Nash (2001) distinguishes 2 forms: the ‘epistemological’ case in which culture is seen as universally constitutive of social relations and identities; and the ‘historical’ case in which culture is seen as playing an unprecedented role in constituting social relations and identities in contemporary society.

She further elaborates, that the epistemological case is based on theoretical considerations, whereas the historical case is empirical, concerning historical changes in social life. The author, however, also points out, that in practice these claims overlap in the application of the ‘cultural turn’ to studies of contemporary social life.

Nash also names Giddens approach to relate structure and agency through structuration theory. “He argues that social structures are reproduced in the everyday practices of social actors who are knowledgeable about the practices in which they are engaged. As Giddens sees it, while structures provide the resources for social action, they are only realised through the skilled interactions of social actors (Giddens 1984). It is in so far as knowledge is seen as an aspect of culture that Giddens’s theory of structuration is a theory of the cultural constitution of social relations and”

Basically: Culture is important and determines how we see/make meaning of the world.


Ontological turn- work in progress

The ontological turn is a reaction to the cultural turn. It points out that although human beings may differ in their ideas about or viewpoints on the world and other material or natural objects, such objects themselves do not vary with these ideas. ‘Cultures’ may differ, but nature does not.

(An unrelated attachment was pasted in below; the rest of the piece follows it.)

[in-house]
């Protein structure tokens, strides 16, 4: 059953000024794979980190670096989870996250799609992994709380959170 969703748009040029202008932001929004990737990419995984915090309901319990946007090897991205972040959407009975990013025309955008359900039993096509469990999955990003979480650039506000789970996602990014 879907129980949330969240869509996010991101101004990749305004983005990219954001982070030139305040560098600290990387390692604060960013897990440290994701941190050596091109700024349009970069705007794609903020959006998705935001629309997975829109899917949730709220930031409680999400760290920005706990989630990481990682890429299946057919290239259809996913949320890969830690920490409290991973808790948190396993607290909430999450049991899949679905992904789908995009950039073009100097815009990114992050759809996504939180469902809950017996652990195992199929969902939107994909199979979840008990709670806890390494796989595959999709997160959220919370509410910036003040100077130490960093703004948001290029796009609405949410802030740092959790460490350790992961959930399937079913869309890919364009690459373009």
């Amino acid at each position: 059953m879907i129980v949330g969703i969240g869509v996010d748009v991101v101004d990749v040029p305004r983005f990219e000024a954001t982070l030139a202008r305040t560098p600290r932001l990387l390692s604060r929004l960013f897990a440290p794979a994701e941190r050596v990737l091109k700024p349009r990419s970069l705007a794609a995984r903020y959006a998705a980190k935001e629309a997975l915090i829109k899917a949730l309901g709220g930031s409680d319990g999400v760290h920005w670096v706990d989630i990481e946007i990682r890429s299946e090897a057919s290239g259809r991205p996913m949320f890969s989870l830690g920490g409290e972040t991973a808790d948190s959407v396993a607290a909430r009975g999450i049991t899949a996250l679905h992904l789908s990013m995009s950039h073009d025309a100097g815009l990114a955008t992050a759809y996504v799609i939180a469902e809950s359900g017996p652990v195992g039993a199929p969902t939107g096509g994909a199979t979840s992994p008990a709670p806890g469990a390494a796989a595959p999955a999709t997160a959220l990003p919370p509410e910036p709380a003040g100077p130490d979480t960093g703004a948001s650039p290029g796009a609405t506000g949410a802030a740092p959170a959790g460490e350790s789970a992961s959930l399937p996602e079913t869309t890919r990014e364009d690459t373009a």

Instead of assuming many worldviews, only one world, and claiming that epistemologies (forms of knowing or understanding) vary, but that there is only one ontology (a form of being or existing), the ontological turn, proposes that worlds, as well as worldviews, may vary.

“Proponents of anthropology’s recent “ontological turn”, however, argue that this concern for differences in cultural perspective implies something else, with which they do not agree (Henare et al. 2006; Viveiros deCastro 1998; 2003; 2004b): that the things upon which people have different perspectives are always and everywhere the same. People see the world in different ways, but the world is still the world. The obvious analogy is with language: earth may be called terra in Italian, terre in French, and zemlja in Croatian, and each word may come with its distinct array of symbolic connotations, but the object it denotes remains the same. The sense of this opposition is echoed by countless other dichotomies: ideas vs. matter, subjective vs. objective, epistemology vs. ontology, and, of course, nature vs. culture. This, roughly speaking, is the orthodoxy that proponents of the “ontological turn” in anthropology claim to identify and wish to overturn.” (Heywood, 2017)